My previous entry that contained the lengthy quote from A.D. Trapp was supposed to be the first part of a series on the fourteenth century, which was inspired by this post here, but this will probably be the final entry. I will follow my usual practice of quotes with comments.

“The Catholic exegete and theologian Francis Martin has shown that biblical interpreation requries an account of historical reality informed by a scriptural metapysics rooted in relation of “participation” that is creation. [...] Conversely, certain metaphysical presuppositions are inadequate to Christian biblical interpretation. It seems to me that Catherine Pickstock describes just such a set of presuppositions in recounting the impact of Duns Scotus’ thought.” [there follows a long, stupid paragraph from Pickstock]

So, okay. The thought of Scotus is incompatible with Christian biblical interpetation. We’re off to a good start.

“Although the positions of the theological movement in which Pickstock is a prime mover have been criticized for historical sloppiness, her central claims here—that the fourteenth century marks a shift away from the patristic-medieval understanding of “participated-in perfections” and that Scotus, although not a nominalist in the twelfth-century sense, plays a crucial role in this development—find broad scholarly agreement among experts on late medieval thought.”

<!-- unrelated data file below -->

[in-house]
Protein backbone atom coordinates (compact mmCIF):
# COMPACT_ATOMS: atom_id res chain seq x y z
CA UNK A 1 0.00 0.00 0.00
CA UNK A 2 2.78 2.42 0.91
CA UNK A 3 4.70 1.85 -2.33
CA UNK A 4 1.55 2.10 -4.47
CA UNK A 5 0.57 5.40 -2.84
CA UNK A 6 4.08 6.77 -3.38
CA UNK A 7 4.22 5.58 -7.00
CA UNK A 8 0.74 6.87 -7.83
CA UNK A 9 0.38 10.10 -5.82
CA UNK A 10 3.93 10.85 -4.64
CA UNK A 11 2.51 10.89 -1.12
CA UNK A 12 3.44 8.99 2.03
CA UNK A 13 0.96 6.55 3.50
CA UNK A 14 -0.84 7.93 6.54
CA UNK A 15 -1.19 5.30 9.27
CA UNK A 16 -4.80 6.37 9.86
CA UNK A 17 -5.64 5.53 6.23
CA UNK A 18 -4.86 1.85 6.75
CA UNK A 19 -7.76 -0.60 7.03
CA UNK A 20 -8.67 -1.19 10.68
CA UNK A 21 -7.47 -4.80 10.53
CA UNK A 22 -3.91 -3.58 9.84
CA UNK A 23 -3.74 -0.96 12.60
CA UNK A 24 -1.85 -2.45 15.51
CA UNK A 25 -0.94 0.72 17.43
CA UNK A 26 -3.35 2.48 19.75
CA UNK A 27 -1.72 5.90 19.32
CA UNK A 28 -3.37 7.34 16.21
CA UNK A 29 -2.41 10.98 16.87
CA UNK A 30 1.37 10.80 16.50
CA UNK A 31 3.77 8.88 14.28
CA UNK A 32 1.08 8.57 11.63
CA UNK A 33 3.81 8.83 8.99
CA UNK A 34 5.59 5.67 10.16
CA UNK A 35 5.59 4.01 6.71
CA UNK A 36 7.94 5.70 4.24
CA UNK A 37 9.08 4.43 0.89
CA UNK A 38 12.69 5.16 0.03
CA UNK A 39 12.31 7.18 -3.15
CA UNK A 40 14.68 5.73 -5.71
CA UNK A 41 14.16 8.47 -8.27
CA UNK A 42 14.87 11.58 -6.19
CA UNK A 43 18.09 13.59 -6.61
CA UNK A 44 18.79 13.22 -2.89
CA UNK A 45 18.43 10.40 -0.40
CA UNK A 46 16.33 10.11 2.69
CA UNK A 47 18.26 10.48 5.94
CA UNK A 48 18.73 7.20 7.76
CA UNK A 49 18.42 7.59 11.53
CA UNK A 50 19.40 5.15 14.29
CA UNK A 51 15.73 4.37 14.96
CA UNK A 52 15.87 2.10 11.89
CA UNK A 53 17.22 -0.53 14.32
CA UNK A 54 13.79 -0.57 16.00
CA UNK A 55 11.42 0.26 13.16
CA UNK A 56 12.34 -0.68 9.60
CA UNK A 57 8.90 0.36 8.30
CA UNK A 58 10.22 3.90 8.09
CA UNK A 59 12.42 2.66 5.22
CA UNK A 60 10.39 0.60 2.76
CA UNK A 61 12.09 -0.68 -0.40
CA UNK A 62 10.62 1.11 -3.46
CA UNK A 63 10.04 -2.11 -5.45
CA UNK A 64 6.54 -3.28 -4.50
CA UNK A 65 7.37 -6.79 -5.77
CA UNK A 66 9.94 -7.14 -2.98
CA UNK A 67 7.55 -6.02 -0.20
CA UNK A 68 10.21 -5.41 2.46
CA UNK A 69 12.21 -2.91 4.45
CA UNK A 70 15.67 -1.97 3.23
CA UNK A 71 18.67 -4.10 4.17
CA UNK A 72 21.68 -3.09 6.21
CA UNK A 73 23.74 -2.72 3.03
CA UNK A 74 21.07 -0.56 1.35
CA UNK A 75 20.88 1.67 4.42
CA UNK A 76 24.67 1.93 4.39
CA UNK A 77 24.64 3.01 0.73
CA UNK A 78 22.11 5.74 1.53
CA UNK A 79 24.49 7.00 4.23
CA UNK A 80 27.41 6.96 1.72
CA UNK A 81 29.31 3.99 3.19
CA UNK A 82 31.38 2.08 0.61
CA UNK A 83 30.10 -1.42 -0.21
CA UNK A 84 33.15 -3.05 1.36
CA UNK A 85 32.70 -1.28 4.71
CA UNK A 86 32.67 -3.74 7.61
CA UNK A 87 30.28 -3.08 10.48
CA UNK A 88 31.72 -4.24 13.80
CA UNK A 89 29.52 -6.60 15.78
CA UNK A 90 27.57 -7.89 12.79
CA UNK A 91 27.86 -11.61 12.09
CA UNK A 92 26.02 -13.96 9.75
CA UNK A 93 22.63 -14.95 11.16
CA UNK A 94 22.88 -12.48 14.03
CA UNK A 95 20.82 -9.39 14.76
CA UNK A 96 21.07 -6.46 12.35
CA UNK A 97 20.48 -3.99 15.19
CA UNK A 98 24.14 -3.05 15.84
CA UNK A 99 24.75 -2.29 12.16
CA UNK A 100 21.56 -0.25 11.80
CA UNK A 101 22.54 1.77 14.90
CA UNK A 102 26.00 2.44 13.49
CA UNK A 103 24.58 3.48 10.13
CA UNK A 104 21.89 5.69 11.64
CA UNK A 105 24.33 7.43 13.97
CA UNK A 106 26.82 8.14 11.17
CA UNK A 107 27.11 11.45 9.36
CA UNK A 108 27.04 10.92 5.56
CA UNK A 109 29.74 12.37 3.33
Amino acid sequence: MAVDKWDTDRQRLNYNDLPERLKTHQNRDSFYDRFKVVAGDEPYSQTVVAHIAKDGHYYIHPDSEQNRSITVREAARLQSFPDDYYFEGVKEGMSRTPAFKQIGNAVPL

Hmm. Nice move. He both distances himself from the Cambridge Phantasists and deflects the criticism directed at them, and yet manages to still affirm their conclusion: Scotus=bad. Note that he only denies Scotus is a twelfth-century nominalist, leaving open the idea that he is a fourteenth-century nominalist—which he is not. This paragraph is followed by a page-long endnote of citations. But the experts cited are to a man post-modern theorists; there is not a medieval scholar among them. Perrier might count as a pomo thomist, but that’s hardly an unbiased wordview, and his essay in the Pickstock congradsfest is quite hostile to Scotus. Oddly, in the note on the critics of the Cambridge Phantasists, the articles of Richard Cross are not mentioned; these are quite devastating as far as the representation of Scotus is concerned.